[Story] Pieces, a cybernoir short
Hey, /r/cyberpunk_stories! Been a big cyberpunk nut for a couple of decades now, occasionally tried my hand on writing in the genre, and, rediscovering my passion for writing with Reddit, I was super stoked that /u/otakuman graciously invited me from over at /r/cyberpunk to share a recently submitted story. It's a pretty grim one, so hope you enjoy!
Comments, critique, any form of feedback greatly appreciated.
The week-long, tropical storms finally hit Shenzhen.
A wall of rain turned the Deep Bay into a foggy void, smudging the ragged line of high-rises into sumi-e splashes, and as the bus ferried Asher away from the city center to Huangang Port, he watched streaks of murky water slide down the window, dripping down… just like the blood that collected at the soggy hem of his trenchcoat and leaked onto the flooring.
The bus was packed to the brim with wasted port-workers, and no one noticed.
He had behaved foolishly in Dafen. Overconfidence always brought about downfall, and the bullet-hole in his side was a good reminder of that axiom. Despite all, Chinese were still majorly lagging behind the finer twists and turns of the technological curve, something that Asher betted on and lost – he hadn't expected nonhanced security, even for a big pharma fish, to carry EMP-stickers. The thought didn't even occur to him, and now, walking… no, limping along the narrow canyons between Huanggang cargo holds, he had no-one to blame, but himself.
The radio silence was obviously deafening. He wiped his smartorq soon after the op's conclusion, assuming a new preloaded identity that in theory should get him out of Shenzhen.
In theory. DAX operatives working for the Chrome Orizuru were never guaranteed a life, a setback cushioned by a swell cut of profits. The assets were siphoned out and transferred while Asher sat, bleeding, at an ancient e-cafe, surrounded by farmers Skyping to their immigrant relatives in Australia or US. At least, the transaction was confirmed. Yet, the chance that the accumulated wealth would become entombed in his account like the bounty of a long-dead pharaoh, grew higher with each passing hour. Sure, he packed the wound, but his trouble's rabbit hole went much deeper than that.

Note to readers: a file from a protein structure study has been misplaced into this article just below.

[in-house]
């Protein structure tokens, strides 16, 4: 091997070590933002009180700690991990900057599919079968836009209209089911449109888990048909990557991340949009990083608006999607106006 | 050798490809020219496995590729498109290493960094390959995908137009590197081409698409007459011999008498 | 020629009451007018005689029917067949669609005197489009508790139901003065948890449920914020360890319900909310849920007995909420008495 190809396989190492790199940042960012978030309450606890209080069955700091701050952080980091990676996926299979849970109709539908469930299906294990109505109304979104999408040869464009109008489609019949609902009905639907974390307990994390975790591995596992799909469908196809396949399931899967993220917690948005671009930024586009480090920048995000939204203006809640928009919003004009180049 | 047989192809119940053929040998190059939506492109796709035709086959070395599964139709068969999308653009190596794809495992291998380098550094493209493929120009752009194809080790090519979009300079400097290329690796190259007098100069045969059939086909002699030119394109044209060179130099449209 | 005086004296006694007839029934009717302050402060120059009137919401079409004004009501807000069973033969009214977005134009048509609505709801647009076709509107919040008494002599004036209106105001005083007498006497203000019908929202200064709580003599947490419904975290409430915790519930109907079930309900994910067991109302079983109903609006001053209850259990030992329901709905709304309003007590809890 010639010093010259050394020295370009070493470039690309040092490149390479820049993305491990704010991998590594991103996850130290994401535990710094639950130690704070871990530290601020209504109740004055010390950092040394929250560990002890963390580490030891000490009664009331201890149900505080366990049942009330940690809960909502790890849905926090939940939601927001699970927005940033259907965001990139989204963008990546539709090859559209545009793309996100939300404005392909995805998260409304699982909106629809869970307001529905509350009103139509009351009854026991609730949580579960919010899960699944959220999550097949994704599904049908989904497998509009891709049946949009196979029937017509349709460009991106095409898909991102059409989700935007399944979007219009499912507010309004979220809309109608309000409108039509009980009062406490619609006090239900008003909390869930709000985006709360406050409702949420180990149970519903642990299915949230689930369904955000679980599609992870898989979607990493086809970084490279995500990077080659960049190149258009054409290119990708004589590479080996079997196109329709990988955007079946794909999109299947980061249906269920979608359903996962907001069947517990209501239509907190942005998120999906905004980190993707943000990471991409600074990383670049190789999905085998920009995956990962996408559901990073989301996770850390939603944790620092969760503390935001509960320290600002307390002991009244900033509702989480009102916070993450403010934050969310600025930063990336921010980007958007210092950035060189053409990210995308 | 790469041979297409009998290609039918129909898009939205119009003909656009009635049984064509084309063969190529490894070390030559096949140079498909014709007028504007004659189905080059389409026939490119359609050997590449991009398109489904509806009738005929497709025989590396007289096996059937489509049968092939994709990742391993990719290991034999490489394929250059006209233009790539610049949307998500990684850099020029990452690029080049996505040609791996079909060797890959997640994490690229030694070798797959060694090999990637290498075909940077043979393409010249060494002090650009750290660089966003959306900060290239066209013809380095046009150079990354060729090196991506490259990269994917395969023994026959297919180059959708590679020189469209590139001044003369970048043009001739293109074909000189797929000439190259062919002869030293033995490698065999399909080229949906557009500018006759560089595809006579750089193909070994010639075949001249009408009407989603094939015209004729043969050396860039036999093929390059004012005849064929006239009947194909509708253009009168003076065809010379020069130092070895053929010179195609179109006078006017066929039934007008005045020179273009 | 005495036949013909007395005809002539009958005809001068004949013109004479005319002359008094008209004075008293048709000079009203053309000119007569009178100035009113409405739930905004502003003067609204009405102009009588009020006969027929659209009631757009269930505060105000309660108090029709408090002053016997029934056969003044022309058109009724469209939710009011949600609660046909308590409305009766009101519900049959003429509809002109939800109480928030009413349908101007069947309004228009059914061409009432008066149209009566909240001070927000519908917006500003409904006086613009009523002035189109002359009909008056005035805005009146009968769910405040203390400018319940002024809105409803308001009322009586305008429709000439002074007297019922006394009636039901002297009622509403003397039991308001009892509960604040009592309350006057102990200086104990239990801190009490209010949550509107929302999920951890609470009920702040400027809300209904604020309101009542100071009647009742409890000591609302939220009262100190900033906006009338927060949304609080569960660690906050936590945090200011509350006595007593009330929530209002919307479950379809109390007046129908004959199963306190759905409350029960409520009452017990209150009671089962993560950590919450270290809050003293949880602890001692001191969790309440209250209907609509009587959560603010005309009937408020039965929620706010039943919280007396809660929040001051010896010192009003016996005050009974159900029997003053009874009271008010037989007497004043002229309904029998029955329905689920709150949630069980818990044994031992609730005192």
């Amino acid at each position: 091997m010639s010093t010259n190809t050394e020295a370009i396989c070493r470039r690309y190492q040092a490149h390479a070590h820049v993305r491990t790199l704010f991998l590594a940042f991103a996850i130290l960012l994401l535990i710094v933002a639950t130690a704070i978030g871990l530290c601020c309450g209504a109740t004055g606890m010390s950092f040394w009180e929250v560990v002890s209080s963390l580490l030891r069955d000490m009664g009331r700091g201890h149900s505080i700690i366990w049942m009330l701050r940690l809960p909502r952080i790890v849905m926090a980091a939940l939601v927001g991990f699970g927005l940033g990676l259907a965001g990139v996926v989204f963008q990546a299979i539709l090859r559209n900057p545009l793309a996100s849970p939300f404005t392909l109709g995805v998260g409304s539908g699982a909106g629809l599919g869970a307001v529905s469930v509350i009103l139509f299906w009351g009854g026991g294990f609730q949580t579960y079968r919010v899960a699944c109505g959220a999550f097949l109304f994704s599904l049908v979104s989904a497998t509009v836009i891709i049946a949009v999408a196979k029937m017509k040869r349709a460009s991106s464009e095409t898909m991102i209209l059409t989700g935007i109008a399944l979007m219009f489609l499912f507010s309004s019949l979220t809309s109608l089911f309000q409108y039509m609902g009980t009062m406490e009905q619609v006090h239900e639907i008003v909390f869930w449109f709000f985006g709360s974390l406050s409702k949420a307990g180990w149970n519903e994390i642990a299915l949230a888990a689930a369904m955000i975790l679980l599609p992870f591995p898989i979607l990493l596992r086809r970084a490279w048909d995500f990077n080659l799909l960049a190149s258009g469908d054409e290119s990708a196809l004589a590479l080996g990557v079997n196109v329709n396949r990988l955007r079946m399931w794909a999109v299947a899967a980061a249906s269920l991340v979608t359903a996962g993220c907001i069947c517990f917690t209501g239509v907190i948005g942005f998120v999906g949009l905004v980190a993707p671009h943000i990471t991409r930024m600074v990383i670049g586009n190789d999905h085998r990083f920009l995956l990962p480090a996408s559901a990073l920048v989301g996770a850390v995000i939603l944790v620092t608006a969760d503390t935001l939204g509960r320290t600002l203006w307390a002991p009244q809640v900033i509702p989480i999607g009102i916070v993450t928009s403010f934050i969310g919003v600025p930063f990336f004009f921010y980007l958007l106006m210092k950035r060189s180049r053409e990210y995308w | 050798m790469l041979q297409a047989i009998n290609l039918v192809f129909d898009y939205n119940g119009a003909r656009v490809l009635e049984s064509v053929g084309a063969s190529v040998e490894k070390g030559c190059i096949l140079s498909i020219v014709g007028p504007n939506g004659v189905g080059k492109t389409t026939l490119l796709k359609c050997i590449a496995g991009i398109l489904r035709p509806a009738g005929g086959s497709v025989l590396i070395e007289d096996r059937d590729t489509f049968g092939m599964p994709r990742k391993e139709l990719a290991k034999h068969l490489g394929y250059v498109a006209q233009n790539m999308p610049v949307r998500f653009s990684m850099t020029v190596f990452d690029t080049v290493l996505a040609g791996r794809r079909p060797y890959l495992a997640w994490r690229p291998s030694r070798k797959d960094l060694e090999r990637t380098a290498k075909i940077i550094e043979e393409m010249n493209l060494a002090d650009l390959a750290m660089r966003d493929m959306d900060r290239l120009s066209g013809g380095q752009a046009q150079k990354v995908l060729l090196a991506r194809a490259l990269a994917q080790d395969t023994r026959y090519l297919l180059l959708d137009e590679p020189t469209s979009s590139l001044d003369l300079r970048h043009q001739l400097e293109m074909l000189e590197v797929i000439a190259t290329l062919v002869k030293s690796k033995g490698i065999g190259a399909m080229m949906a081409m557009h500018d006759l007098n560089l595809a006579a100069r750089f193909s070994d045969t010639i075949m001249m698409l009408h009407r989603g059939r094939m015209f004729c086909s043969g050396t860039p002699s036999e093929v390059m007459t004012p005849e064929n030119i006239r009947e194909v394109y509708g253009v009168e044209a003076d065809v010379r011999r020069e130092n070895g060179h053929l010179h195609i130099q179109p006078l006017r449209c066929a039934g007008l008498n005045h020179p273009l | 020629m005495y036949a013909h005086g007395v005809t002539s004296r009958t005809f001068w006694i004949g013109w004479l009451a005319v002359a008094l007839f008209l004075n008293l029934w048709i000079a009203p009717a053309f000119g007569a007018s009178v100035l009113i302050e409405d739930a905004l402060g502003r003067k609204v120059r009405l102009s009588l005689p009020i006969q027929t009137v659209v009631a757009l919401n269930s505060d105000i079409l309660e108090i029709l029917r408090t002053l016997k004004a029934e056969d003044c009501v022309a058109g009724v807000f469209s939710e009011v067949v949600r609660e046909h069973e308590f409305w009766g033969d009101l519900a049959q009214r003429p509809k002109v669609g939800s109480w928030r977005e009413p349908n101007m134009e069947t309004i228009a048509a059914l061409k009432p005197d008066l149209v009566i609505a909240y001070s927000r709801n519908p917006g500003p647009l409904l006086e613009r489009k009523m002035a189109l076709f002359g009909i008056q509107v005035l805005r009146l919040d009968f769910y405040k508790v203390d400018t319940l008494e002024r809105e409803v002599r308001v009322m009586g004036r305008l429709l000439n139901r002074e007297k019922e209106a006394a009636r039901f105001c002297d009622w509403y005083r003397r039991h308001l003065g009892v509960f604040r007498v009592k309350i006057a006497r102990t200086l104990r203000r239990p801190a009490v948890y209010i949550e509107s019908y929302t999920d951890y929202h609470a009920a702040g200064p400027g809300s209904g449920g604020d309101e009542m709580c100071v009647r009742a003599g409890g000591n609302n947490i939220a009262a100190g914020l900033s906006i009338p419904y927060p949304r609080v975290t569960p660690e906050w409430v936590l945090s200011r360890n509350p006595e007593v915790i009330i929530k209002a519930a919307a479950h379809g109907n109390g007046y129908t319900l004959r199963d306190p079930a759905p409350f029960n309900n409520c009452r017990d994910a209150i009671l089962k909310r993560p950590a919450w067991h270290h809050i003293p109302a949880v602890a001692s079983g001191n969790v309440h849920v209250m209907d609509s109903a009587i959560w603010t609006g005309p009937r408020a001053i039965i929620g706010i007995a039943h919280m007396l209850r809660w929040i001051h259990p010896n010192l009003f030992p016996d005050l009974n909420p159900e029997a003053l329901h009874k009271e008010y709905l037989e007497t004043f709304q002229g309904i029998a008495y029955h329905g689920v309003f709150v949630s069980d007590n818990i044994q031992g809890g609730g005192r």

Port markets are expected to smell of fish, oil and the sea. But the only smell Asher could identify for the last day or so, was the revolting, nauseating thin stench of burnt hair and dielectrics. It followed him everywhere, a reminder of failure clinging to his every move.
Asher cross-cut the commercial part of the Huanggang PA to the seedier, shadier parts of the sprawling port and kept his shaking hands close to himself, concealing the angular panes of his body under the oversized coat. Time was running out, right into the drainpipe, becoming sewage along with his blood and convictions. Somewhere, amidst the cold morgue light of midnight diners, steam and indifferent faces, lay a separate world, dissolved in plain sight.
A world that offered exotic services and played by different rules. Asher clenched his jaw, breathing heavily, and pressed onto a wall, almost sliding down the shuffling layer of posters.
Rhythmic inhalation and exhalation didn't help, mantras soon skipping on shortened breath and seconds later he vomited noisily, adding his contribution to the surrounding grime. Pain was the least of his problems now. The whole synaptic mesh went haywire.
The Fa Chou Rou market was stowed away at the port's outskirts, hidden from prying eyes. Asher was certain that the Huanggang authorities were fully aware of its existence, but by its nature, Fa Chou Rou had to generate enough grease to oil even the crankiest bureaucratic gears. Wind and rain rocked the plastic tents, threatening to rip them off, yet the sellers sat immobile, wrapped in bright neon sheen of cheap raincoats. Little plastic Buddhas glowing under the floodlights.
A cautious thermoscan didn't revel much – the rain turned every person fuzzy. Asher blinked, trying to clear and zoom, but aside from knives and an occasional taser, the market seemed safe, if he was to trust himself. He didn't.
His shaky walk through the first few rows yielded little results. Fa Chou Rou dealt with grey tech. Tons of noname wrist-tabs, torqs, smartphones, VR systems, colorful assortments of UZ-stimplants from Nintendo and Sony. Scramblers and darkweb blade configs, the always popular disposable trash to outsmart the Great Firewall. With twitching, unresponsive hands feeling for the merch, Asher moved from table to table, his only catch being the curious glances from the sellers. Rain drummed an increasingly ominous message onto his shoulders – you're going to die. Another spasm coursed through his body, and he veered away, hugging a lamppost.